The Medina City Council, Tuesday, May 7, approved a letter to the Lake Minnetonka Communications Commission giving formal notice of withdrawal from the LMCC effective no later than Dec. 15.
Medina is one of 17 cities that have collaborated with each other via the LMCC. The cooperative is in renewal negotiations with Mediacom for cable television service. The current franchise agreement between Mediacom and the LMCC ends on Dec. 15. According to the withdrawal letter, Medina will continue to pay fees to the LMCC until Dec. 15. The letter also says that if the LMCC were to terminate, extend or renew its franchise with Mediacom prior to Dec. 15, Medina would withdraw from the LMCC on the date this happens.
Lack of access to high speed internet and cable TV service has been an issue for some Medina residents and businesses for some time. Both types of signals travel over fiber optic cables provided by Mediacom. Under the current franchise agreement, homes and businesses in rural Medina are located too far apart to be eligible for extension of Mediacom cable infrastructure to them. Four other LMCC cities are similarly underserved, and the LMCC has made full build out of infrastructure a priority in negotiations for the new franchise.
Prompted by resident complaints, Medina has been negotiating directly with Mediacom for cable TV access and services. In April the City Council approved a contract with Mediacom that will go into effect once the city withdraws from the LMCC. Attorney Brian Grogan, of Moss & Barnett, advised the city that it is obligated to stay with the LMCC until the expiration of its current franchise with Mediacom but Medina must submit a withdrawal letter to the LMCC by Oct. 15.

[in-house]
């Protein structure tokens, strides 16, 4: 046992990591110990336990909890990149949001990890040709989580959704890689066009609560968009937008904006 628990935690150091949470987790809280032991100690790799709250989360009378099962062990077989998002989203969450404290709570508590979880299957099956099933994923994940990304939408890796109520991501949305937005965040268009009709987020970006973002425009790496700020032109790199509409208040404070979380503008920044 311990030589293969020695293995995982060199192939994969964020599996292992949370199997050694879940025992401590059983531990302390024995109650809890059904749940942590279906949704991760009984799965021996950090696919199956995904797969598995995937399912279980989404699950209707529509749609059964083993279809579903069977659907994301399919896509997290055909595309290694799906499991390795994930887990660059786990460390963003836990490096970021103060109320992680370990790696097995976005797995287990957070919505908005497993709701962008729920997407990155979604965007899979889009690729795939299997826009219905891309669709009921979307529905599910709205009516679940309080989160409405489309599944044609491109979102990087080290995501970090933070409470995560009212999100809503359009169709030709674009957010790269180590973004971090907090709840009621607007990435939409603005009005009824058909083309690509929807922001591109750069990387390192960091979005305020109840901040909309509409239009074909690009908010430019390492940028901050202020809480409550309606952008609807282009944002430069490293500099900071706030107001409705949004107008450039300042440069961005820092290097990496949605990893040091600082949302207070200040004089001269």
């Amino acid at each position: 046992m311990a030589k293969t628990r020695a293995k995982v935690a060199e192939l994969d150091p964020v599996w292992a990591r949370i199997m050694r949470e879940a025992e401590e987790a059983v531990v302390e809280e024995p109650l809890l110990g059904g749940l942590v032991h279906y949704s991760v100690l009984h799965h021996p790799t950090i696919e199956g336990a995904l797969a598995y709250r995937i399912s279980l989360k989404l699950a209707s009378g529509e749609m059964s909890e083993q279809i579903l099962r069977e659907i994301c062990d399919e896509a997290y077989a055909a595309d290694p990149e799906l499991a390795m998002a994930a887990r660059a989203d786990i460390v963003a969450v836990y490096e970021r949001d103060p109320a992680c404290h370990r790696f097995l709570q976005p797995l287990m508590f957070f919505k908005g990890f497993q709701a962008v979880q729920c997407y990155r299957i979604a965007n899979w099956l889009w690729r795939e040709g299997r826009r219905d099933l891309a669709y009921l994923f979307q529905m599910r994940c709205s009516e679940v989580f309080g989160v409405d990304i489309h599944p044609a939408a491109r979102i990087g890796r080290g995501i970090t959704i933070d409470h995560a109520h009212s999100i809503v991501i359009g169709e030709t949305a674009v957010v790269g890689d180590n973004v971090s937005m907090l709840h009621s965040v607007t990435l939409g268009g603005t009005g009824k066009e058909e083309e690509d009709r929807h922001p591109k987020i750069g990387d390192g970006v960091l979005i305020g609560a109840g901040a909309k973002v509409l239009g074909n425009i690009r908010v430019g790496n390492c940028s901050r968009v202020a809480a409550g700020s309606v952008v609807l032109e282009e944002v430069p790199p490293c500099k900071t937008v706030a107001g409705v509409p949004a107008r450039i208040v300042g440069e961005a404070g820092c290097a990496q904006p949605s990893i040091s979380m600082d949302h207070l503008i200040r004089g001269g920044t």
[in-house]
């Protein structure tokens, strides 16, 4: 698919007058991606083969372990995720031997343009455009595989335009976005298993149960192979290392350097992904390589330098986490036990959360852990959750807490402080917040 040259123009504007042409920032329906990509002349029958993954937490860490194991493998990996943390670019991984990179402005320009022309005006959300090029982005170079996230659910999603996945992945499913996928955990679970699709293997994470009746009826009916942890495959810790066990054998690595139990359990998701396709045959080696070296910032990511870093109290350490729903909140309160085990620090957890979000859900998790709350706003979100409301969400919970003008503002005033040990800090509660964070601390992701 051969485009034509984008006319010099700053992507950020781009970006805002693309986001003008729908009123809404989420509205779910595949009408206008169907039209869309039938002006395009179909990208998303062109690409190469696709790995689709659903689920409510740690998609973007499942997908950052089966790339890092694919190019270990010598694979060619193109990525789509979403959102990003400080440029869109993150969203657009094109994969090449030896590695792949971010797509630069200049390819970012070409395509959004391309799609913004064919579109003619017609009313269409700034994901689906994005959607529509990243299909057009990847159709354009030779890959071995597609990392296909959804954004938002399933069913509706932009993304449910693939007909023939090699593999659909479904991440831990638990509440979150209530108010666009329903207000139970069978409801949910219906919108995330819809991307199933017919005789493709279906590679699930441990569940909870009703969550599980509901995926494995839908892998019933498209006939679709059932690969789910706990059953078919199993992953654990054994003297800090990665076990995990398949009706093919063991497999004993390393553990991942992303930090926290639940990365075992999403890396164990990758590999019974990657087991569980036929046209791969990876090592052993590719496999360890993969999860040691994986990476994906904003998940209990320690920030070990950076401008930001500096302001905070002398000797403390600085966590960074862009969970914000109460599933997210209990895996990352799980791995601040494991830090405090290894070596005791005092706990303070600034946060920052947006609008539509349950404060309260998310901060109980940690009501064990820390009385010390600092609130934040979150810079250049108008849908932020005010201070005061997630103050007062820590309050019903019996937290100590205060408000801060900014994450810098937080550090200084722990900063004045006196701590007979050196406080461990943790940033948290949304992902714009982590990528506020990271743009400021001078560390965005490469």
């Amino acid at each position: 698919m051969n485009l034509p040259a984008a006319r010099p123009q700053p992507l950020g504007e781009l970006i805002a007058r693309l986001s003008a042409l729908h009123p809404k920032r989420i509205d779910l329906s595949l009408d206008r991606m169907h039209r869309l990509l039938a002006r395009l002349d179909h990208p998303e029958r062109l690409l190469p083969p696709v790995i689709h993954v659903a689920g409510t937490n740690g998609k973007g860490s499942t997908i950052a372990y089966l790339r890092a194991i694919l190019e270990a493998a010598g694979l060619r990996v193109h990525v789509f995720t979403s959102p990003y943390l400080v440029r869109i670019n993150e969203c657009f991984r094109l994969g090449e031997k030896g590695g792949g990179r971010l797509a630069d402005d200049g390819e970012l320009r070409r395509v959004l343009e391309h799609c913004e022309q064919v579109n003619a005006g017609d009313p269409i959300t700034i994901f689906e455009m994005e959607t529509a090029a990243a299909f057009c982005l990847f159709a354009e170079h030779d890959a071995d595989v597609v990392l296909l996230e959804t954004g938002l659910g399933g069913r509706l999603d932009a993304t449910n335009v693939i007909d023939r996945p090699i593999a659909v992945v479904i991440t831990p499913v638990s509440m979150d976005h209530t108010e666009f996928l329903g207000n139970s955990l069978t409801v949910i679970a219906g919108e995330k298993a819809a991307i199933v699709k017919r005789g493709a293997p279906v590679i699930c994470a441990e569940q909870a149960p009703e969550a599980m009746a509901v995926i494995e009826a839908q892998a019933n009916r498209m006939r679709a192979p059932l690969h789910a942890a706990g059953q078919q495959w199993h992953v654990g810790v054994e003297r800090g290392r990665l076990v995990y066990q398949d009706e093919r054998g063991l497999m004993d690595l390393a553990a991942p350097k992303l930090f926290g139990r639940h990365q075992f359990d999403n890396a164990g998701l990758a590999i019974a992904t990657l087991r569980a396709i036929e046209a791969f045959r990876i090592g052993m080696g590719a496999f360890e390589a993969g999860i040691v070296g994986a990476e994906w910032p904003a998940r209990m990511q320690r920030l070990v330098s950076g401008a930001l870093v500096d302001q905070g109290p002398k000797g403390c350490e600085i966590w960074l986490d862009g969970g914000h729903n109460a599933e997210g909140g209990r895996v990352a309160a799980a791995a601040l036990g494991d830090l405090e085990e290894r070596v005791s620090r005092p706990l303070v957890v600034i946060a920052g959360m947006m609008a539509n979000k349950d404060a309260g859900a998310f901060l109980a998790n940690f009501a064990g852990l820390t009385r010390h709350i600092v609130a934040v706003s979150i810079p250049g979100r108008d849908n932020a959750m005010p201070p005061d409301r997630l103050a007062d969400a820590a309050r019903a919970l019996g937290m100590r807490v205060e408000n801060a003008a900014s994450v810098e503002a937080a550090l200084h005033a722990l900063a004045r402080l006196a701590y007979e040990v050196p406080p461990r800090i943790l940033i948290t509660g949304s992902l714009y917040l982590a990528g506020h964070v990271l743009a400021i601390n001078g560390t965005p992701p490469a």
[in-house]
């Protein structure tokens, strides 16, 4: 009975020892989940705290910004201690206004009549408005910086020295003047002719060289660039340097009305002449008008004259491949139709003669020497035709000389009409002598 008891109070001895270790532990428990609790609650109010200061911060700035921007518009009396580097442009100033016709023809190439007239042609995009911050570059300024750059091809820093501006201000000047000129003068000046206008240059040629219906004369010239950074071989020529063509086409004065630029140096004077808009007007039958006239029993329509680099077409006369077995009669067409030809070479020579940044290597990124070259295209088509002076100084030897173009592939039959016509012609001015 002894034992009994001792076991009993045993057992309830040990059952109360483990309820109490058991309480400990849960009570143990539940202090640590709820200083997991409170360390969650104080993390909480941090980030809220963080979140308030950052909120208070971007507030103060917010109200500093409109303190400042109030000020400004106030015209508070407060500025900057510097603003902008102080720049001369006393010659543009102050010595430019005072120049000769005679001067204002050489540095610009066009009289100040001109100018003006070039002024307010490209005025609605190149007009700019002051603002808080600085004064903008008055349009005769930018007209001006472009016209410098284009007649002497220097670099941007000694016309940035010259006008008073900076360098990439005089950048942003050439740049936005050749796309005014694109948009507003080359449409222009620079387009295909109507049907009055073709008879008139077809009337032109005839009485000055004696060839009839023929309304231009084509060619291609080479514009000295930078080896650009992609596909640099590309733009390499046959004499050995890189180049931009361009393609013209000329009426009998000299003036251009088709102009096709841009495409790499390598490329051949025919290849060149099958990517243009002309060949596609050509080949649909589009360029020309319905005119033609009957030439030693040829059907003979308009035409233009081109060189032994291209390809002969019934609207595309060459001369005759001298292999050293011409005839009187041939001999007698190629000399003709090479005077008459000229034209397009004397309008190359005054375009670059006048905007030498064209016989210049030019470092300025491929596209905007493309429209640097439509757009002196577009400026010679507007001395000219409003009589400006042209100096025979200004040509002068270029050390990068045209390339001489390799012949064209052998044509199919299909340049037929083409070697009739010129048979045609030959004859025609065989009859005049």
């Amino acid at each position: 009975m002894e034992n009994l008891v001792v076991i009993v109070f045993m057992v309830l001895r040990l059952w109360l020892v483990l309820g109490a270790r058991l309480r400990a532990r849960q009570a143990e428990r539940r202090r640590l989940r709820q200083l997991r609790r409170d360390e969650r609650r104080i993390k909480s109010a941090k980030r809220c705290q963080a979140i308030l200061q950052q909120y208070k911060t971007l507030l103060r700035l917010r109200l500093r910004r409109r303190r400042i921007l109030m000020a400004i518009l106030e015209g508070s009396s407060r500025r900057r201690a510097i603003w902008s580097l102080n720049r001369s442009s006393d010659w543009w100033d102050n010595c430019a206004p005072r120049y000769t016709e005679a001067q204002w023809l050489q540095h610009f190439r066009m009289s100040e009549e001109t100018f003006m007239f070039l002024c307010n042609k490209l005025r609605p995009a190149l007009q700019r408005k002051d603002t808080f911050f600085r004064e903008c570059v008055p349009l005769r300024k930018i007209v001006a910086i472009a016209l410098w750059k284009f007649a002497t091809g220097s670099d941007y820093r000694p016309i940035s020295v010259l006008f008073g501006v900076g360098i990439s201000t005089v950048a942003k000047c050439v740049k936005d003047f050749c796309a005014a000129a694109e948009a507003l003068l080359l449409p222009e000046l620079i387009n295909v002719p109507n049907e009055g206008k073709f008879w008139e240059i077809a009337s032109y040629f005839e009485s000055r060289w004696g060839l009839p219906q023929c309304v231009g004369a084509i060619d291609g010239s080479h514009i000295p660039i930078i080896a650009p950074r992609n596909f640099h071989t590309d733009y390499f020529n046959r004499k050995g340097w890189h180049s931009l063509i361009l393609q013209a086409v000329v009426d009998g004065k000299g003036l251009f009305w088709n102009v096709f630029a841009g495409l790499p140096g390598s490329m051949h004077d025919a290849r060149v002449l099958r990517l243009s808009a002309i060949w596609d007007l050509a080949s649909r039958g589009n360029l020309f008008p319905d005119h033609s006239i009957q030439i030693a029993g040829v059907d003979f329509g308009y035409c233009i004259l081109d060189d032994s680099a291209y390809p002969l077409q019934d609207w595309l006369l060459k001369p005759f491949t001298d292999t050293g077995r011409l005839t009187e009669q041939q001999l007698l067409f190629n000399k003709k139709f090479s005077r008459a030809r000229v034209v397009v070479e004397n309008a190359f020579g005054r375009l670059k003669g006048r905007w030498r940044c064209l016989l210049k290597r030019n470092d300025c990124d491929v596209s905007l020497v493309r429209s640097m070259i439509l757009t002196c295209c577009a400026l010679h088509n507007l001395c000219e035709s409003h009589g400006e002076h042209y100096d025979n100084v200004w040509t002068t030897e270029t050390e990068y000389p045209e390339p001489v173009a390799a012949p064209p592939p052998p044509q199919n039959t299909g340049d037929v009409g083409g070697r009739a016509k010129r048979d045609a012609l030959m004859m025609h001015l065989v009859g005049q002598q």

Medina’s contract with Mediacom provides for full build out of cable infrastructure in the city within two to three years.
On May 7, the City Council also took up other business.
RECOGNIZING TOM CROSBY
Tom Crosby resigned as Mayor of Medina on April 16 because of his battle with pancreatic cancer, and May 7 was recognition time for Crosby. Newly appointed Mayor Elizabeth Weir presented him with a certificate recognizing and honoring him for his dedicated service to the city.
The certificate says, “Mayor Crosby provided extraordinary leadership and guidance on city finance and general budget matters, public improvement projects and matters related to the efficient provision of fire protection to the city.”
Crosby served Medina while the city was involved in a number of significant projects. They included forming the Uptown Hamel Redevelopment District and infrastructure improvements, adopting Medina’s 2010 – 2030 Comprehensive Plan and completing numerous park improvements, such as the field house at Hamel Legion Park, Tomann Preserve and playground equipment. He also was involved in creating a financial management plan and road improvement funding policy and land use development approvals, including Open Systems International, Hamel Station, the Enclave, the Enclave at Brockton Lane and Fields of Medina. Recently, he was involved in purchasing and planning renovations of the Clam Corps office/warehouse building for use by Medina Public Works and Police Departments.